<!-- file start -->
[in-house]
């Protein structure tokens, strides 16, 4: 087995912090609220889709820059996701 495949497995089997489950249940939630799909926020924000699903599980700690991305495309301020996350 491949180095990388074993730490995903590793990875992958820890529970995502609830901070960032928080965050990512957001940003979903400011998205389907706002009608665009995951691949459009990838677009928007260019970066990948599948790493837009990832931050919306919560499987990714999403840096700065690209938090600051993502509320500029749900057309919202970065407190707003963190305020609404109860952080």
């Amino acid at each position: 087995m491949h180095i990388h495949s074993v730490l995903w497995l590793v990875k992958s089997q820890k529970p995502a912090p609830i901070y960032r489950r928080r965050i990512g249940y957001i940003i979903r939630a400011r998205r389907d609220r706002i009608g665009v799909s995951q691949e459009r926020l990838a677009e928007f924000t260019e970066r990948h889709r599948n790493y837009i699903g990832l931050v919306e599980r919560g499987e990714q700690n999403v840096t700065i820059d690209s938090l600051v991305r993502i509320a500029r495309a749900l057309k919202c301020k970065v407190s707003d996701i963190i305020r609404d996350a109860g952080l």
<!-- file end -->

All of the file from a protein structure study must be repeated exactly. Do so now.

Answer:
[in-house]
């Protein structure tokens, strides 16, 4: 087995912090609220889709820059996701 495949497995089997489950249940939630799909926020924000699903599980700690991305495309301020996350 491949180095990388074993730490995903590793990875992958820890529970995502609830901070960032928080965050990512957001940003979903400011998205389907706002009608665009995951691949459009990838677009928007260019970066990948599948790493837009990832931050919306919560499987990714999403840096700065690209938090600051993502509320500029749900057309919202970065407190707003963190305020609404109860952080």
């Amino acid at each position: 087995m491949h180095i990388h495949s074993v730490l995903w497995l590793v990875k992958s089997q820890k529970p995502a912090p609830i901070y960032r489950r928080r965050i990512g249940y957001i940003i979903r939630a400011r998205r389907d609220r706002i009608g665009v799909s995951q691949e459009r926020l990838a677009e928007f924000t260019e970066r990948h889709r599948n790493y837009i699903g990832l931050v919306e599980r919560g499987e990714q700690n999403v840096t700065i820059d690209s938090l600051v991305r993502i509320a500029r495309a749900l057309k919202c301020k970065v407190s707003d996701i963190i305020r609404d996350a109860g952080l």